As a final random thought, it was amazing to see how many guns Colt had sacrificed for the class. The typical class size is 20-30 and there was a gun for every student and almost everyone was full auto. Also, the guns had had the cr@p beat out of them. Many of pins had been drifted in and out so much that they would rattle out if you worked the action briskly. The instructor flat out said that he wouldn't fire one of these guns as they're just so beat up and loose.
Link Posted: 7/17/2003 4:09:09 PM EDT
Originally Posted By ajp3jeh: ...For instance, they emphasize using one of two systems to insure the proper alignment of the barrel to the receiver and either of those cost $250...
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What do these fixtures look like and how do they work? Thanks for the report!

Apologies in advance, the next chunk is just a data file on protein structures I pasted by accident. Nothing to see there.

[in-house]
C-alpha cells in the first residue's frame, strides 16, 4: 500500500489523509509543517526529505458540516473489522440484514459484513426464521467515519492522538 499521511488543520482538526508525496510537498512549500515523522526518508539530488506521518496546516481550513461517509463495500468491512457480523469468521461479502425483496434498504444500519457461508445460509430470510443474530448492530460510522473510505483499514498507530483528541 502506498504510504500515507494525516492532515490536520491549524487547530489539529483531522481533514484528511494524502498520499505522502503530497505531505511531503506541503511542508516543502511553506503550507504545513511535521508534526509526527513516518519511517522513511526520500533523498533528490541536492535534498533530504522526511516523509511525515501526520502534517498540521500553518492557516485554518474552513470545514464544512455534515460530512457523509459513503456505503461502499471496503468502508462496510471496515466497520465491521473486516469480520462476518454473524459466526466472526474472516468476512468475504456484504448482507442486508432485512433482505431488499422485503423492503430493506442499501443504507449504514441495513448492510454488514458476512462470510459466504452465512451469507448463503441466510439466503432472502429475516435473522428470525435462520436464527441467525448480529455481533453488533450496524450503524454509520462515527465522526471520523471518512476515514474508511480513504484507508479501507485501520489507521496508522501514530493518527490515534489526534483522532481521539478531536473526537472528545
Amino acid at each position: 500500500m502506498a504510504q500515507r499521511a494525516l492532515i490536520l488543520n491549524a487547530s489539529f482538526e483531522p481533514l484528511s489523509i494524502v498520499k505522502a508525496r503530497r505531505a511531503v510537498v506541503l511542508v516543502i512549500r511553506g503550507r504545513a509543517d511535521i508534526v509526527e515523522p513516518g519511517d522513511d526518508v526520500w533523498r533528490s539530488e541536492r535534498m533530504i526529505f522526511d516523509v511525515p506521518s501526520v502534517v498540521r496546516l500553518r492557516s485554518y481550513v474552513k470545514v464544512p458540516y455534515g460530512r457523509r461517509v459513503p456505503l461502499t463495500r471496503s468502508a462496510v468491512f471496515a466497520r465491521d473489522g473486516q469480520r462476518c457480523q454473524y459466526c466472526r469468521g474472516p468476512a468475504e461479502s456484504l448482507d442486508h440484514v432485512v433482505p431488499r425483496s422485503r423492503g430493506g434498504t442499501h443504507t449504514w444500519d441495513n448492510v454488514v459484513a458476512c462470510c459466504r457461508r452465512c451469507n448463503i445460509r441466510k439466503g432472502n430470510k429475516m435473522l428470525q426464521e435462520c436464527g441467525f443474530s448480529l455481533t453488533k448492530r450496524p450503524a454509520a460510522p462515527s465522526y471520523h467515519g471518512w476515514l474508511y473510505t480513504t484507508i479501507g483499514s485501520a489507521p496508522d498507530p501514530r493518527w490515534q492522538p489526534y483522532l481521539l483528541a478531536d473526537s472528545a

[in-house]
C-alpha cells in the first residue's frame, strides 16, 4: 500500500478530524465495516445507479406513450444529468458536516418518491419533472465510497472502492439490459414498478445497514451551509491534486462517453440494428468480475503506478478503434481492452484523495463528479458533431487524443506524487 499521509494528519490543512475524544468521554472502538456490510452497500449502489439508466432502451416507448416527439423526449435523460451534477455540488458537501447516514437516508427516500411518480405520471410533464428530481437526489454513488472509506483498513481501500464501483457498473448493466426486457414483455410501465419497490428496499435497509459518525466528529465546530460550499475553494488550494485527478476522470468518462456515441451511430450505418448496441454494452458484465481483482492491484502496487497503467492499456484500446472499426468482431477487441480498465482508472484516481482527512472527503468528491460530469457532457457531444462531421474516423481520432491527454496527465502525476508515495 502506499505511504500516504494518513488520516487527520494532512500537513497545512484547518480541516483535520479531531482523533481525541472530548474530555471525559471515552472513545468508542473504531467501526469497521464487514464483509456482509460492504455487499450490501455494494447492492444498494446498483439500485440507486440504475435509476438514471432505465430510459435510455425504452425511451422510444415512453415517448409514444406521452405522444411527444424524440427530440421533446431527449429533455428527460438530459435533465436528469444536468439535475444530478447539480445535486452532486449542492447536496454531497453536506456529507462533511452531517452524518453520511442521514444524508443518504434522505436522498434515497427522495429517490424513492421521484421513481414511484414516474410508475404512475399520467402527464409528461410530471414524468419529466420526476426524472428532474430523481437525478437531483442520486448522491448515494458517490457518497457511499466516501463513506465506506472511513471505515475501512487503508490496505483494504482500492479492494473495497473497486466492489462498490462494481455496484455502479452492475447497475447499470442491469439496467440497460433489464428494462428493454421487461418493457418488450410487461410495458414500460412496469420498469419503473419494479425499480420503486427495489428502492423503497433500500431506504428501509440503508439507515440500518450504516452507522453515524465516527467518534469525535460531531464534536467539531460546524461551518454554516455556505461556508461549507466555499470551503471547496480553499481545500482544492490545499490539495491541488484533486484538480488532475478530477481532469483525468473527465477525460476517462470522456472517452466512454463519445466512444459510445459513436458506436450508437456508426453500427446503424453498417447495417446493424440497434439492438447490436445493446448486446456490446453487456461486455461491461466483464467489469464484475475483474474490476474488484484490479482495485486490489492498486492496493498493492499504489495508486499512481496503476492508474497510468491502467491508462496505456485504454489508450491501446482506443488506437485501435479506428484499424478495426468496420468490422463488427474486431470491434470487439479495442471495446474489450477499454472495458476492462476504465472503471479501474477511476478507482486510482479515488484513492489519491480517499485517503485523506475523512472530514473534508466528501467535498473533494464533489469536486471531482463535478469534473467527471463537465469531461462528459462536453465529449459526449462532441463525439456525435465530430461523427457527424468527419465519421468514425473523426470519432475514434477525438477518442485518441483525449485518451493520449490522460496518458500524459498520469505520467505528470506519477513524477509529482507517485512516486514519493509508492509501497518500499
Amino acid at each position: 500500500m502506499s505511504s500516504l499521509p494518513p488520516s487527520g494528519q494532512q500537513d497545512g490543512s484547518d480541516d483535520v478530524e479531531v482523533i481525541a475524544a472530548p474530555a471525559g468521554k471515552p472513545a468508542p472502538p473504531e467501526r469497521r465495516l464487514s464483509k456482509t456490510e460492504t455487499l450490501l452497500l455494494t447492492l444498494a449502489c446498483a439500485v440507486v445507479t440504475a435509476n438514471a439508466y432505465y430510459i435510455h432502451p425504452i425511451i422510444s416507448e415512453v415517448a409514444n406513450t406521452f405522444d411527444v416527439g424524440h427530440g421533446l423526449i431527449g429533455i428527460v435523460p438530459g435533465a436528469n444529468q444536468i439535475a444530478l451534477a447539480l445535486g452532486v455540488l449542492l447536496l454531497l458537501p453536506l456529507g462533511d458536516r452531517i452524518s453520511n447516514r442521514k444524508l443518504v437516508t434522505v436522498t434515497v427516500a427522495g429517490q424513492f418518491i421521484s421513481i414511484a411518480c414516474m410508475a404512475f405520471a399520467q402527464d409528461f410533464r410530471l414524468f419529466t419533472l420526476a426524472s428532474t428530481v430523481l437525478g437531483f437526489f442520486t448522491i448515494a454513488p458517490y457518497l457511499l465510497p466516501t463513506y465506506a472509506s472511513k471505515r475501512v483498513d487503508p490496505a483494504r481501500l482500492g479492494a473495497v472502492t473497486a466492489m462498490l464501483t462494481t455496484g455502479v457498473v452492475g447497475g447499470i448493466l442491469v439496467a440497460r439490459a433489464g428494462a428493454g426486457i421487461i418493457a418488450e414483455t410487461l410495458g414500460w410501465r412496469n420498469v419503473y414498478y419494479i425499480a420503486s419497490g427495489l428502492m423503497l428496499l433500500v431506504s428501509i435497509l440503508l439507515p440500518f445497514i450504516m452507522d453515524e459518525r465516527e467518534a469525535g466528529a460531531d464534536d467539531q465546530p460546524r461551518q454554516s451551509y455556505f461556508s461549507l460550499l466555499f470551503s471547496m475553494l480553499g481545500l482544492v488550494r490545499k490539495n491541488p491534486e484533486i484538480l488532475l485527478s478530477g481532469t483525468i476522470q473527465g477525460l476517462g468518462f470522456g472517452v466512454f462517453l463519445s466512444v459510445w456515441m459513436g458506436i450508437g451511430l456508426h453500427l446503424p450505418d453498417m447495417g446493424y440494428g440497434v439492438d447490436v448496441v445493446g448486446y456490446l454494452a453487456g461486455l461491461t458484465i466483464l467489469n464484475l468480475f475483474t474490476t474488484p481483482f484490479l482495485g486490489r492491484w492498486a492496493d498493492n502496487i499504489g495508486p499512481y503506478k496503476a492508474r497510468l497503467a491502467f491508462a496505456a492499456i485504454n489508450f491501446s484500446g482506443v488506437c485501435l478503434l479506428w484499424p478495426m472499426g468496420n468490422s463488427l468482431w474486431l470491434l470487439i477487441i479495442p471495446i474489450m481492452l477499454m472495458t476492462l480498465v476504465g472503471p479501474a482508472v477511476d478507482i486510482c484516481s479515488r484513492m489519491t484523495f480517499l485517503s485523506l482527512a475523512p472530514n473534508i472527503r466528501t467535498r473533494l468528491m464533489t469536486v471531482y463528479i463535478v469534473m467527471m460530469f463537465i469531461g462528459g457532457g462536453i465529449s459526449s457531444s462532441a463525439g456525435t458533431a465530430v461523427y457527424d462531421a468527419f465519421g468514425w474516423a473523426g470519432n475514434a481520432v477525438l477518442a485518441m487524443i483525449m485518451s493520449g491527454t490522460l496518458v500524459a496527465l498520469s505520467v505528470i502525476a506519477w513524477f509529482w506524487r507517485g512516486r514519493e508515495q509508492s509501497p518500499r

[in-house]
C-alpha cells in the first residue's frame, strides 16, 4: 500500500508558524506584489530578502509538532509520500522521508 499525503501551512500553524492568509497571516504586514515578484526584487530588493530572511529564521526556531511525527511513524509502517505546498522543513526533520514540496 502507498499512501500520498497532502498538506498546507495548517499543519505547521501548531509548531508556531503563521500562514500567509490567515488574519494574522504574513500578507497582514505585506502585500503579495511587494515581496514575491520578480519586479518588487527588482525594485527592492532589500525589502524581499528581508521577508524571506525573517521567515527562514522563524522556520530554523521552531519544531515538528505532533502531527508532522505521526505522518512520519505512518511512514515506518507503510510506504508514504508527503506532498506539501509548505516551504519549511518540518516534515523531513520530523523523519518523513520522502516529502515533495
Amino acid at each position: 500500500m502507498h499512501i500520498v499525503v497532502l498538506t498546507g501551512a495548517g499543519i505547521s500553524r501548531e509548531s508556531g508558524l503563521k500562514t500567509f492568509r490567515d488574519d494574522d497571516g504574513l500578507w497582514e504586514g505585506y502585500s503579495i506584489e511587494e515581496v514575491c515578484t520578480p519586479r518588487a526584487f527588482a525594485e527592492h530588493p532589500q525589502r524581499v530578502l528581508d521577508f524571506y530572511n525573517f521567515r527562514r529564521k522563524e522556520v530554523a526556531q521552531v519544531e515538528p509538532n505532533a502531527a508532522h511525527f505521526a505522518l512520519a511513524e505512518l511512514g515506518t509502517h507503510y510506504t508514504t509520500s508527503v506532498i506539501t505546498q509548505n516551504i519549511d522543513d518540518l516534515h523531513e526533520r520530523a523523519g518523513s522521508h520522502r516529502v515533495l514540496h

Link Posted: 7/17/2003 4:39:22 PM EDT
The first and prefrerred is a precision made piece of metal that features a point on the end. The metal fits in the carry handle and points toward the front sight. An properly fitted barrel will allow the point to touch the center of the front sight. The other option was a calibrate laser that slid into the carry handle. The laser is then turned on and should index in the center of the front sight. A less expensive, and less accurate method was offered. It involved hanging a plum bob at the far end of a room. The idea was that you sighted down the barrel and centered the line of the bob in the barrel. If the barrel is installed correctly the locking lugs are oriented in line with the string that you can see down the barrel.
Link Posted: 7/17/2003 7:51:07 PM EDT
I concur with everything you said. I attended in 2000 and had the same experiance you did. I am looking forward to going back for my recert. as my cert. is about to expire. Was Ken Elmore your instructor? He is one hell of a guy and makes himself available to you after the class if you need help. I have called and e-mailed him and Tina many times since taking the class. Just an FYI. The Remington school is not even half as good.